Most of my experiences worth remembering occurred in a labyrinth of unpaved roads: twisting their way through scrub brush to dry lake beds during droughts, carving muddy paths in the steep grade of mountains after snow melt, and evaporating into the arid landscape around them.
I grew up down one such road that curled through the pine flats and lush bottomlands of Central Florida. Tire ruts in the sugar-fine sand penetrated the Ocala National Forest beneath a canopy of live-oak hammocks. My cousin and I walked this road daily, shooting beer cans from fence posts with our bb guns on our way to Ol’ Ratley, the old gnarled live-oak on the edge of that marsh where we perched as kids to watch gators move like debris through the reeds. We picked our teeth with the ends of the spanish moss that hung down around us and waited for dusk to roll in when we would be let back in the house. On the walk home, we’d fix our gaze on the barbed wire running parallel to the road and count the clumps of ball moss growing rootless from taut lines.
I’m proud of this place, this deep South, where the sawing chatter of locusts numb an anxious mind, where the insufferable heat fuddled the senses. I’m grateful for the evenings my family spent walking that dirt road, picking up trash tossed from pick-up trucks and the beer cans my cuz and I shot holes through just hours before. We planted wildflowers and magnolias along the roadside and reported poachers to the authorities.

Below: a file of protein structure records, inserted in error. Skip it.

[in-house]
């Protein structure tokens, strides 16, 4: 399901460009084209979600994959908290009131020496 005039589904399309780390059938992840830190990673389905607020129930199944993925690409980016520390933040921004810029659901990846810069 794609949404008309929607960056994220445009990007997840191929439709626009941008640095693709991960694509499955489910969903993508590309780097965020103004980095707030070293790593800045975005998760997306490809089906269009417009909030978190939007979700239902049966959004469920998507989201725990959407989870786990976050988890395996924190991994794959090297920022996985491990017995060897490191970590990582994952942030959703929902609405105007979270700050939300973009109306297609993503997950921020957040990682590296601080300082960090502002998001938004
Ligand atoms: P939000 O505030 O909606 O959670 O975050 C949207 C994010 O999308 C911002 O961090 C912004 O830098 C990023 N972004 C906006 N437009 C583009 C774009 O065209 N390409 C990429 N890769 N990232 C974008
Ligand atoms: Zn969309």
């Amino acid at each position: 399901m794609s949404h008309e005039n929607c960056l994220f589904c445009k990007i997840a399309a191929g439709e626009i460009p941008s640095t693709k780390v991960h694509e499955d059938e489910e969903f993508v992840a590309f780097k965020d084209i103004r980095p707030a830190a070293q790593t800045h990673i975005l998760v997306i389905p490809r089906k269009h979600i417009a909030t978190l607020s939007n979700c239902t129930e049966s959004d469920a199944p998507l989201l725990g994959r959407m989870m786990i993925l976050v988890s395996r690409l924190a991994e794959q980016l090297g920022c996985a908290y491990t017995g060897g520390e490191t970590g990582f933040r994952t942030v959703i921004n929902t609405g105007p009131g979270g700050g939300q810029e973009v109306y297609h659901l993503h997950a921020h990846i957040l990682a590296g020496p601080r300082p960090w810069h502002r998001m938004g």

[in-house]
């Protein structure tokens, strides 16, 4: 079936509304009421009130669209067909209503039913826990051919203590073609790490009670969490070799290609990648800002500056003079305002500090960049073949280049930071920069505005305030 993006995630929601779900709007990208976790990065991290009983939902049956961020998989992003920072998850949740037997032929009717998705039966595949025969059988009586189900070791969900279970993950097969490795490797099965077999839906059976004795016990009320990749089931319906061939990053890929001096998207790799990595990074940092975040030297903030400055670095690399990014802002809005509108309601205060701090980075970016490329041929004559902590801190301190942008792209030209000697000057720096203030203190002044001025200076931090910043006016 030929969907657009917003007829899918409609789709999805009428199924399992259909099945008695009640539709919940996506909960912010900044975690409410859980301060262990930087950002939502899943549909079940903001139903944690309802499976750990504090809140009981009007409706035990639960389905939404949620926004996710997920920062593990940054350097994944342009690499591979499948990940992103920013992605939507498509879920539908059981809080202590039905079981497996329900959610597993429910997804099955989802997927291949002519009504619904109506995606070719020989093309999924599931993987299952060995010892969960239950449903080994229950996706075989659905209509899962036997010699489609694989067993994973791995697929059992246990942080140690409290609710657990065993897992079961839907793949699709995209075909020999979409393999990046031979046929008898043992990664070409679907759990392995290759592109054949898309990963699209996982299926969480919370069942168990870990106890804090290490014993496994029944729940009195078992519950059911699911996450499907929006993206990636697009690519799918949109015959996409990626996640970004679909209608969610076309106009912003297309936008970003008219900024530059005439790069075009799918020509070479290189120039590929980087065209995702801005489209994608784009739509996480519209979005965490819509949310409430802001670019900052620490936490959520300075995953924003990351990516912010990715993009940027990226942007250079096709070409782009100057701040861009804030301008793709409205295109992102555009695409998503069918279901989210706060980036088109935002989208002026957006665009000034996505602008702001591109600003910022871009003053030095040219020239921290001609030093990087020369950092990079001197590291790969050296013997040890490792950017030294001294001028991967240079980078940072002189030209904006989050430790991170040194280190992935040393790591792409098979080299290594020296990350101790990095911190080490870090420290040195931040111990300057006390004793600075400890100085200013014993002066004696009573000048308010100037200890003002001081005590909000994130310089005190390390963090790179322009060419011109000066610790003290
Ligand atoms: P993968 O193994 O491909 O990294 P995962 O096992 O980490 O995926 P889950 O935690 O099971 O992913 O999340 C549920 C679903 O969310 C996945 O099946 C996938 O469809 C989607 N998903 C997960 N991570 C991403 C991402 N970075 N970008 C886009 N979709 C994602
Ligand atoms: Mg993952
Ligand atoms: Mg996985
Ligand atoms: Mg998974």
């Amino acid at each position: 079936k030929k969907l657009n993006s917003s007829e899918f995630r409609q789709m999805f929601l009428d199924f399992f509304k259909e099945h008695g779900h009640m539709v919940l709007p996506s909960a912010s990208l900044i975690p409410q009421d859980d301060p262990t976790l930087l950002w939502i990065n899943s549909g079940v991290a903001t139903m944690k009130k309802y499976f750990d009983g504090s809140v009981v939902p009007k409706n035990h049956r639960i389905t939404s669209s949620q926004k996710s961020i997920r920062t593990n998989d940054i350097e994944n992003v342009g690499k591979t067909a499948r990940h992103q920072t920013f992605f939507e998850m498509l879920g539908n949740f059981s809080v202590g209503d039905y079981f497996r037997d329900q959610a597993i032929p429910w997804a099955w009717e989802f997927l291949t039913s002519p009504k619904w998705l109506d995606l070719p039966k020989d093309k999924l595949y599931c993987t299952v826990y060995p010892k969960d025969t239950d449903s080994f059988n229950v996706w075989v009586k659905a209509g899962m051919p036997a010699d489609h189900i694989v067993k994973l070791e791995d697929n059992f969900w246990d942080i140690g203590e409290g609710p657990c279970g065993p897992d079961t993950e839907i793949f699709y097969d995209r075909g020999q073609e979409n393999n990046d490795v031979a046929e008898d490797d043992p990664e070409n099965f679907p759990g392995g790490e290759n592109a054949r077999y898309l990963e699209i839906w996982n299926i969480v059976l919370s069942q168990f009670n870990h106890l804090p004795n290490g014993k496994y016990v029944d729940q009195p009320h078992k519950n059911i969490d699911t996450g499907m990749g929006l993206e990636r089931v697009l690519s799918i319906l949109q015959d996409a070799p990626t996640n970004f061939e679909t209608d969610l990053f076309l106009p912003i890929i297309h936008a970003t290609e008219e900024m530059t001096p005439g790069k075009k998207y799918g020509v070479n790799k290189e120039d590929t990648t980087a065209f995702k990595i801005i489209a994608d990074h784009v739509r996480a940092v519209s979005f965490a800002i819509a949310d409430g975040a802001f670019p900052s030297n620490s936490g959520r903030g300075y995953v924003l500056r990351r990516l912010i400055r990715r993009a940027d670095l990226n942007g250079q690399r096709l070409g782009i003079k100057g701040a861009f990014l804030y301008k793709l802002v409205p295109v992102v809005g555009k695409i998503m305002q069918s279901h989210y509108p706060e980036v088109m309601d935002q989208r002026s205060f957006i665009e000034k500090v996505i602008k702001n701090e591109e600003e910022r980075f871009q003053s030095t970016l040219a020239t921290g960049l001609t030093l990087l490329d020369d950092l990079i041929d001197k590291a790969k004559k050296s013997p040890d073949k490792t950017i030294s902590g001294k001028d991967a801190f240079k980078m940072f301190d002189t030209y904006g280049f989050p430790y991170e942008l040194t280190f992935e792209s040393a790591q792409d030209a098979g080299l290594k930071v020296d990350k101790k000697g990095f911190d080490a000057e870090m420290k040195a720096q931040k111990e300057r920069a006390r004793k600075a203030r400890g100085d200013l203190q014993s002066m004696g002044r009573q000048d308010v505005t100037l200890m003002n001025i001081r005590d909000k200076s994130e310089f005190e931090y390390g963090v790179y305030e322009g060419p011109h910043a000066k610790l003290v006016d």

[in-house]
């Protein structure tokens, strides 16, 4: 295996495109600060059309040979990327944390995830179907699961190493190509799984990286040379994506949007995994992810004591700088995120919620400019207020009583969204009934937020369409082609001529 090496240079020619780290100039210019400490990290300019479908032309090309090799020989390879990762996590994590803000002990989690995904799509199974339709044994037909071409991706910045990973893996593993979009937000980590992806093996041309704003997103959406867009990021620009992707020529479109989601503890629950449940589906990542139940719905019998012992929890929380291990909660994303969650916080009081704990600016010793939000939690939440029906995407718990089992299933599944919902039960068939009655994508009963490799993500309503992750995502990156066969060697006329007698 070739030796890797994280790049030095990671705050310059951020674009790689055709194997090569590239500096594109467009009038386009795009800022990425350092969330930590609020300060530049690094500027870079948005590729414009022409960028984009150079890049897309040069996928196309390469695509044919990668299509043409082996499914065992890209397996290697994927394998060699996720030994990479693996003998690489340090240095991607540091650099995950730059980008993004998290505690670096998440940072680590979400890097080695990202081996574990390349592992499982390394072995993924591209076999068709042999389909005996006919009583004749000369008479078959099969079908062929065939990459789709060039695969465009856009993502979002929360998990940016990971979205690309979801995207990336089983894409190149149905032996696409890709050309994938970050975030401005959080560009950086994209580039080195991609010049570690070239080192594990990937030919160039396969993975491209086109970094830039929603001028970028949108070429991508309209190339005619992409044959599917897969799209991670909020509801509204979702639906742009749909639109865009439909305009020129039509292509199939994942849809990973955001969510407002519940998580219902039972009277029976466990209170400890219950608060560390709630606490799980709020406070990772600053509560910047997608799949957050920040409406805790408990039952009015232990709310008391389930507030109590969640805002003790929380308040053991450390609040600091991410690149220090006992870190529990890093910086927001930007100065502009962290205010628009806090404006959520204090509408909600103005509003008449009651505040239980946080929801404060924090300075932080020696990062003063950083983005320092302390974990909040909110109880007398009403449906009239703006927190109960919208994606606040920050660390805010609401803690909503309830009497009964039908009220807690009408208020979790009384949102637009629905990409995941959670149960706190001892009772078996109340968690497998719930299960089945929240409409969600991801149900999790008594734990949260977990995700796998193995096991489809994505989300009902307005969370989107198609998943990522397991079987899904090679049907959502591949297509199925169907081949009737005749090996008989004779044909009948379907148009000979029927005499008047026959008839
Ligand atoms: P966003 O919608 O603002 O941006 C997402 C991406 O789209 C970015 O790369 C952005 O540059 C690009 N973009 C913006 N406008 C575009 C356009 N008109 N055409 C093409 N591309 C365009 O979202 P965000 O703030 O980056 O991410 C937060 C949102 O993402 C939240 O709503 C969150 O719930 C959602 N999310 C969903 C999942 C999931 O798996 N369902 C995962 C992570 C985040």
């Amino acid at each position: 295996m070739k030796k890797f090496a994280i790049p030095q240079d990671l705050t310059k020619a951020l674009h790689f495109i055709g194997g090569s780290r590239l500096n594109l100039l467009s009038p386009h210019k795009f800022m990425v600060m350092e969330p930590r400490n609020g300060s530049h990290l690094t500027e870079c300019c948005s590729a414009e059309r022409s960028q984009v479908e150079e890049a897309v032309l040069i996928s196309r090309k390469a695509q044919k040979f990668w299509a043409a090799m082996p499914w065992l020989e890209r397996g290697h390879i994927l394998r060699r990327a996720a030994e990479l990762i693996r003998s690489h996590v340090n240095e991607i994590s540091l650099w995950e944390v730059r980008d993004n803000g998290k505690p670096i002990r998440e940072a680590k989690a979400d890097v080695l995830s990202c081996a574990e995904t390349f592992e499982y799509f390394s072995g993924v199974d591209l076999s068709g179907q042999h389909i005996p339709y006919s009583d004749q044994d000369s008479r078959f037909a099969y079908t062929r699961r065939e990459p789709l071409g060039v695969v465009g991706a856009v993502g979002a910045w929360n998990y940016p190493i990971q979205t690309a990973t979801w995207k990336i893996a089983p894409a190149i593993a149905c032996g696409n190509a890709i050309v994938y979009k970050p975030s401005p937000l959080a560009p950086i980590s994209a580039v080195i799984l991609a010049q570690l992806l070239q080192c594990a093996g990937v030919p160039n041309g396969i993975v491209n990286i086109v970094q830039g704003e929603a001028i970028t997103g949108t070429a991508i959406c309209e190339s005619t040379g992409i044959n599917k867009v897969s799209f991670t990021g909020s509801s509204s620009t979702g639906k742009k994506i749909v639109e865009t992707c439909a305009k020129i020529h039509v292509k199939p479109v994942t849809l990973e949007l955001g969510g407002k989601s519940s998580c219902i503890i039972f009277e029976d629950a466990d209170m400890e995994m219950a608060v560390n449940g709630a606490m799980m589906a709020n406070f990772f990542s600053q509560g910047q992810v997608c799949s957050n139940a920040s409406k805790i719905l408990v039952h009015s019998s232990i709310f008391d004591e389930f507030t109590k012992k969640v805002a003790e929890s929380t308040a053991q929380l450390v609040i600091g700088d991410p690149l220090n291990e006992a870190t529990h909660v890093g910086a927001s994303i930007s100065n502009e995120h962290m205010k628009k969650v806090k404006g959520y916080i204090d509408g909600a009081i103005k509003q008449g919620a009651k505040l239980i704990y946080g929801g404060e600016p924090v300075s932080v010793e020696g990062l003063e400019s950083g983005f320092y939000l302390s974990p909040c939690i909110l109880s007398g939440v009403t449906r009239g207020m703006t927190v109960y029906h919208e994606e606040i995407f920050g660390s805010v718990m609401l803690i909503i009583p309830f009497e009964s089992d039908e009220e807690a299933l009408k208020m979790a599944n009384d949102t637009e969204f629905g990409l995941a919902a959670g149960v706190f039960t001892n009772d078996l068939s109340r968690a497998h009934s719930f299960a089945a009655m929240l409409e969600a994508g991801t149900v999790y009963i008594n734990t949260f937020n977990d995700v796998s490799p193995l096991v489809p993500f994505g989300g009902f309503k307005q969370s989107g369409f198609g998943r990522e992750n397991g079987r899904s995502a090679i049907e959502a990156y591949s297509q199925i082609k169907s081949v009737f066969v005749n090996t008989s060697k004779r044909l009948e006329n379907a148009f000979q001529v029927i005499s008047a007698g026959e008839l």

Now, 2,000 miles from home, I still pick up trash along country roads. I still watch for wildlife.
I buried my dog of fourteen years down a dirt road in Golden, Colorado shortly after moving there. I buried her in a canyon where the deer came down in the evenings to graze and the mesa rolls out to the sides of the landscape like big arms reaching around to hold something. I could see the smog suspended over the city from where I stood in the foothills. A cold front rolled over the mountain and surged around me as I brought a pick down into red clay and rock. I didn’t know how rocky the ground would be or that the hike up the canyon would be so difficult to navigate—it was new country for me. And I’d never buried a dog before. It took me two days to dig deep enough so the coyotes couldn’t drag her back up. But her headstone is the largest yucca plant in the vicinity and the deer travel directly over her nightly.
I’m proud of this place, the foothills of the Rockies, where I buried the best dog I ever had. I’m grateful for two days exposure to the cold and high winds, my hands torn from hard work; I learned the soil and how to read a cold front. I shared the open space with deer and an old burro that lived on the property.
Now, four years later, the cold and arid land rejuvenate me. I still walk up to that yucca plant to watch dusk fall. I still put my hands in the soil at every opportunity.
These are two places I sing.